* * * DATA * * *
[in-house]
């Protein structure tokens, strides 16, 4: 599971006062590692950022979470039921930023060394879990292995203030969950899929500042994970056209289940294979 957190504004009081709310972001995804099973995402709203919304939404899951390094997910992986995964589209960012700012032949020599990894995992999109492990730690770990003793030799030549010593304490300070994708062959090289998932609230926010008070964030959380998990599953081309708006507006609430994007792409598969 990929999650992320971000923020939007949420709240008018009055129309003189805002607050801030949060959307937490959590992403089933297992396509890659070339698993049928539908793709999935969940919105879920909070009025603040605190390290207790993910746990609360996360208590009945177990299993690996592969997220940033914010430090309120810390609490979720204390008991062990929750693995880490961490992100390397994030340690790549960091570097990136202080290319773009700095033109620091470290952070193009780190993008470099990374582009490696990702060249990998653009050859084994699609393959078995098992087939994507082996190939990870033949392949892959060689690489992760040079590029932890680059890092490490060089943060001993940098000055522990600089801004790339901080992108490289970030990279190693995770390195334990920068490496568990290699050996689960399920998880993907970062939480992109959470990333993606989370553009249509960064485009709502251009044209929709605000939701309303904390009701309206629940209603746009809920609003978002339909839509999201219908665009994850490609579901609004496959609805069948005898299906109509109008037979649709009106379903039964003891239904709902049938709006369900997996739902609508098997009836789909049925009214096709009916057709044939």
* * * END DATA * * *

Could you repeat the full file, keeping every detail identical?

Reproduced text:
[in-house]
């Protein structure tokens, strides 16, 4: 599971006062590692950022979470039921930023060394879990292995203030969950899929500042994970056209289940294979 957190504004009081709310972001995804099973995402709203919304939404899951390094997910992986995964589209960012700012032949020599990894995992999109492990730690770990003793030799030549010593304490300070994708062959090289998932609230926010008070964030959380998990599953081309708006507006609430994007792409598969 990929999650992320971000923020939007949420709240008018009055129309003189805002607050801030949060959307937490959590992403089933297992396509890659070339698993049928539908793709999935969940919105879920909070009025603040605190390290207790993910746990609360996360208590009945177990299993690996592969997220940033914010430090309120810390609490979720204390008991062990929750693995880490961490992100390397994030340690790549960091570097990136202080290319773009700095033109620091470290952070193009780190993008470099990374582009490696990702060249990998653009050859084994699609393959078995098992087939994507082996190939990870033949392949892959060689690489992760040079590029932890680059890092490490060089943060001993940098000055522990600089801004790339901080992108490289970030990279190693995770390195334990920068490496568990290699050996689960399920998880993907970062939480992109959470990333993606989370553009249509960064485009709502251009044209929709605000939701309303904390009701309206629940209603746009809920609003978002339909839509999201219908665009994850490609579901609004496959609805069948005898299906109509109008037979649709009106379903039964003891239904709902049938709006369900997996739902609508098997009836789909049925009214096709009916057709044939």